Science writing is not just for scientists. Ron Winslow, an acclaimed science journalist for the Wall Street Journal, is a testament to this fact.

An author of more than 1,400 articles and the 2011 winner of the Victor Cohn Prize for medical writing, Winslow will serve as the guest lecturer for the 22nd annual Hill Lecture series, which spotlights quality media communication with the public regarding science. Titled "Covering Science: Worst of Times, Best of Times," Winslow will present his lecture at the McClung Museum Auditorium tonight at 8 p.m.

Mark Littmann, the Julia G. & Alfred G. Hill Chair of Excellence in Science, Technology and Medical Writing, worked to bring Winslow to campus.

As the director of the Science Communication Program in the College of Communication and Information, Littman is keenly familiar with Winslow's field. But science writing, Littman "quietly" confessed, is not so different from other areas of writing.

Rather, he said, it is the language and public perception of science that make it intimidating for an average reader.

Lauren Gregg, senior in advertising with a minor in journalism and electronic media and business administration, is currently an intern at Oak Ridge National Laboratory in communications and media relations – a position she credits to Littmann's introduction to science writing.

At ORNL, Gregg helps cutting-edge researchers convey their research to the public and explain how their projects relate to real-world issues.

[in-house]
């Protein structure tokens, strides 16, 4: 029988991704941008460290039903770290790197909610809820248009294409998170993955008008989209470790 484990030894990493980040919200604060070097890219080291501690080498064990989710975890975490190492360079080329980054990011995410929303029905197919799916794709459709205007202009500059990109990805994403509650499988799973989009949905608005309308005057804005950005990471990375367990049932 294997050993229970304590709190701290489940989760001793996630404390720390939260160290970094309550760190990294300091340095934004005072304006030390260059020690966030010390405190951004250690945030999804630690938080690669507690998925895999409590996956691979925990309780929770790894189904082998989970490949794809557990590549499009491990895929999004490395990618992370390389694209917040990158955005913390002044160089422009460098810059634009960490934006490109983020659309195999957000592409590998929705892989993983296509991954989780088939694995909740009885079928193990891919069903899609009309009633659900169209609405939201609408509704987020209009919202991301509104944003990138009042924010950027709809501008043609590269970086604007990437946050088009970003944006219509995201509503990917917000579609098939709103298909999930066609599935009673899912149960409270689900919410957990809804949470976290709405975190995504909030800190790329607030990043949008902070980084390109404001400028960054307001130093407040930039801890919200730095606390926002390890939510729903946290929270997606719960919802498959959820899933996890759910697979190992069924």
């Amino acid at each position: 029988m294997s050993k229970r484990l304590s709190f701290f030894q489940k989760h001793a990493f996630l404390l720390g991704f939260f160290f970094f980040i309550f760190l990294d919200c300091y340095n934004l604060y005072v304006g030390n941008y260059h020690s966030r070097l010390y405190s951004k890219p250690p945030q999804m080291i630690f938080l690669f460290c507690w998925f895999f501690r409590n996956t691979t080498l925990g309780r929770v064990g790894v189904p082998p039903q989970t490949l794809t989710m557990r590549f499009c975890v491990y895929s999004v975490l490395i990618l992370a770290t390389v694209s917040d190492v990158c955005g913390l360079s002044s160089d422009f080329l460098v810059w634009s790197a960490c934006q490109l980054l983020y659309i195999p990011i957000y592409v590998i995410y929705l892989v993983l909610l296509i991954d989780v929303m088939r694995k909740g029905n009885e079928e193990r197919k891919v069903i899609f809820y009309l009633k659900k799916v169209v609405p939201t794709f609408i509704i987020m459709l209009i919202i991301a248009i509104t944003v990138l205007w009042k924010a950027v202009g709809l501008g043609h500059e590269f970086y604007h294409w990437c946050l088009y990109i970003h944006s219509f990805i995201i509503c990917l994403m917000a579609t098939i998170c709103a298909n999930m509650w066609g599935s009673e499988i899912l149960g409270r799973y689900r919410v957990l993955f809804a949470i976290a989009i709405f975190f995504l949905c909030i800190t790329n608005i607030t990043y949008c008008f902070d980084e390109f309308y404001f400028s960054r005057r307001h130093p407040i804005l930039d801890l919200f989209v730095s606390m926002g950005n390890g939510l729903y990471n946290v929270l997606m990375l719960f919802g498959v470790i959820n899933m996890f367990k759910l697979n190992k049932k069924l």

"After taking (Littman's class) I think I fell in love with the science." Gregg said. "... He showed us science in a way you can understand it and the public can understand it."

Part of the challenge, Gregg stated, lies in translating scientific terminology into plain speech. After federal budget cuts to scientific institutions like NASA and the National Institute of Health, she said it is now even more crucial that the public grasp the value of research.

"Their ultimate goal is to inform the public and in an entertaining way," Gregg said.

Politics, Littman argues, is not enough to develop and progress a nation.

"What has driven the success of America is scientific and technological innovation," he said.

Not everyone will become a scientist, Littman acknowledged, but he added it is important to view the field as an asset rather than "an aggravation."

"It's a way of providing useful information," Littman said, "but also information that I think that makes life richer, makes you appreciate our moment in the universe, and what people can do to make one another's lives better."